June 16, 2012
Reality Check for Malone Municipal Elections
Take a close look at the cartoon. Keep it in mind when you go to the polls November 8th.
Courtesy of the Toronto Globe & Mail
What’s the take-home message? We elect people to serve on the Village and Town Board, and we expect them to keep the good ship “Malone” afloat and ship-shape, and when we decide they’re doing a lousy job we make them walk the plank.
Consider Andrea Stewart’s poignant letter in the Telegram about her husband, Mayor Brent Stewart, a week or so ago. Brent and Sue Hafter opted not to run for re-election this year. The sense I get from Andy’s letter is that, frankly, both were fed up with taking a beating for their efforts to keep the ship, “Malone,” afloat and on course. Both Hafter & Stewart felt they were on the business end of that plank, above, and being fed to the sharks. Or about to be fed to the sharks. Or being repeatedly fed to the sharks.
Andrea has a point. (Full disclosure: I, myself, have on more than one occasion clamored for both Brent and Sue to be tossed overboard.)
The cartoon tells a different story, however. Notice, the ship is already taking on water. It’s waist deep and going down. The crew (that would be you and me, dear reader) has failed to grasp what Captain Stewart (rolling his eyes with incredulity) realizes: They are all walking the plank! Everyone is going down!
The ship is sinking not through any fault of the captain, whether it’s Captain Brent Stewart and officers “Village Trustees,” or Captain Howard Maneely and officers “Town Council.” It’s going down because Tru-Stitch is gone, Cleyn & Tinker is gone, Gildan Shirt Factory is gone, Ballard woolen mill is gone, John B. Hinds foundry is gone, Bombardier is gone, Durant Baking Co. is gone.
They’re gone not through any screw-up by Malone or its government; they’re gone for complicated reasons of national and global economics.
Industries long ago fled small and medium-sized towns, and even cities, across America—not just in Franklin and Clinton County. And if you want to find out where all (or most of them) eventually wound up, go to Walmart and look at the tags on the clothing and shoes and hardware and stuff. “Made in China.”
Jobs? Malone needs jobs and manufacturing? Go to Walmart. Your jobs and manufacturing are in “Made in China.”
Are your Village and Town taxes going up? You can thank “Made in China.”
As I say, it’s complex. Empsall’s Dept. store is gone, as is Pearl’s Dept. store. So are Irv Caplan’s and Earl Lavoie’s Army/Navy stores. That, too, is partly explained by what is now the “Made in China” economy (cheaper clothes made abroad), but it’s also explained by shopping malls (which we never had) and big chain clothing stores (which we never had). (On the other hand, we have kept IBC. Hooray!) The fabulous Northern NY Hardware is gone, with its legendary sales force who serviced surrounding hardware stores. Our hardware stores, now, are more modest, one or two of them are chain stores (yes, they employ people), and there is of course Alix’s in Chateaugay, which is a phenomenon.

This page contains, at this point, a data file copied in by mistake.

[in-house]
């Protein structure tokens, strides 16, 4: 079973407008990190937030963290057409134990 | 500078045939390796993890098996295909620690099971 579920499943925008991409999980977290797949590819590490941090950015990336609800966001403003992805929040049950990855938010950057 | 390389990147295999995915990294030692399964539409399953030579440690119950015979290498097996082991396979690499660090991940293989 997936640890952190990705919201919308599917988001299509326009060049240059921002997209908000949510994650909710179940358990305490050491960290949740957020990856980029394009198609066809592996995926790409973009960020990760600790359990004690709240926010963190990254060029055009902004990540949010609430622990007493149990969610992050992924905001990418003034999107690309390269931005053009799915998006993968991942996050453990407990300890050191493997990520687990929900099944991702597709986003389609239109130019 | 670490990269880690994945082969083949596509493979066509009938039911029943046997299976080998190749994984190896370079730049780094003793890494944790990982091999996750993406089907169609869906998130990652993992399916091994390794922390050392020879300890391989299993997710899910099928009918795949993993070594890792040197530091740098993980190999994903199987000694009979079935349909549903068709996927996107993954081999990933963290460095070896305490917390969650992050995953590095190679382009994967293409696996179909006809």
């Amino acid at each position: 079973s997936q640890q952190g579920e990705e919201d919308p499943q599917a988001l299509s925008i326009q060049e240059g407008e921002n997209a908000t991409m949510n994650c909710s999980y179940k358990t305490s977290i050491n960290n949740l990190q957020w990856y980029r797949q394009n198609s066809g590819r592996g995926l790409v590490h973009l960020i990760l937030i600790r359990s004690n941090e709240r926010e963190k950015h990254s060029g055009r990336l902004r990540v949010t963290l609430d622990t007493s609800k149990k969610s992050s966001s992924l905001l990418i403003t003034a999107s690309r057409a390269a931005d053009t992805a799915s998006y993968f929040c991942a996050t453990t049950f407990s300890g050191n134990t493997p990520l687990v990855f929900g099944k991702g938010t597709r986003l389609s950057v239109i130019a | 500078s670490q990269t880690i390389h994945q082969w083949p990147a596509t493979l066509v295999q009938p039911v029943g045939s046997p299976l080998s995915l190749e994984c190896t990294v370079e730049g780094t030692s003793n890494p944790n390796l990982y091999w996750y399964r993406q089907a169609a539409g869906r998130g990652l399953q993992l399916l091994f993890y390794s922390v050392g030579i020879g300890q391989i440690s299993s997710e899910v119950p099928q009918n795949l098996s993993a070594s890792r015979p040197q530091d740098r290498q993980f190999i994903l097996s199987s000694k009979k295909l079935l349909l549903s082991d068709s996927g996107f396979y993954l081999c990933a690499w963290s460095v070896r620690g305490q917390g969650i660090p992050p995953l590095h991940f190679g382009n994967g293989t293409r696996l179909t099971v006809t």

The elegant Flanagan Hotel is gone, leaving behind a shell, a skeleton of its former glory. Same with the CrossRoads Restaurant. Both were a big deal in their day. This is not because of “Made in China,” although there are connections, to be sure.
What’s left? Malone, like every other rural community throughout America, can absorb only so many service jobs—jobs like Alice Hyde Hospital or insurance agencies, grocery stores, pharmacies, fast food restaurants, and so on. And it can reasonably expect only so many government jobs—like Border Patrol, Dept. of Corrections, State Police, etc. (In fact, Malone has done extraordinarily well with government service jobs.)
Anyhow, you see where I’m going with this: Let’s think twice before we blame the Captain and Officers for the misfortunes that have befallen the ship “Malone.”
I believe there’s another lesson to be learned. We need to start looking to our own resources, our own ideas, our own initiatives to keep our ship afloat. Stop expecting state and federal governments, state and national economies (and global economies) to somehow fix Malone’s problems. Stop expecting them to somehow lead us into the future. Malone’s future belongs to us, not to the state or nation. We have virtually no control over the state or nation and their political ways and direction and budget and economy. By the same token, we need to establish our own budget and economy, by which I mean that we become masters of our budget and economy.
When you vote on November 8th, ask yourself who among the candidates for Village Trustee and Malone Town Board is capable of thinking along these lines. Capable of re-visioning Malone, re-imagining Malone, and, to a degree, re-inventing Malone?
Years ago the Province of Quebec experienced a similar crisis of identity and survival during a period of upheaval known to history as the Quiet Revolution (1970s). Quebecois decided to stop being so dependent on federal mandates and initiatives and on the national economy, and become, in their memorable phrase, “maître chez nous.” “Masters of our own house!”
I suggest you vote for candidates who give evidence (not just campaign rhetoric) of a “maître chez nous” mindset.
Here are three who have convinced me they are “maître chez nous” people:
Hugh Hill has been the face of Malone’s Chamber of Commerce for the past several years. He has been tireless in promoting Malone’s assets, its virtues, far and wide. And he’s eager to take that message even wider, he tells me.
What are its virtues? Consider these:
Malone sits on the northern boundary of the world famous Adirondack Park. Six million acres of “forever wild.” Millions of acres of public land—meaning, it’s freely accessible to you and me. Here you will find the best canoe country in North America (I speak from experience), fabulous fishing, worldclass skiing (consider Titus Mountain, as well), worldclass cross-country skiing on endless trails, snowmobiling, and wilderness hiking and camping and swimming, plus hunting.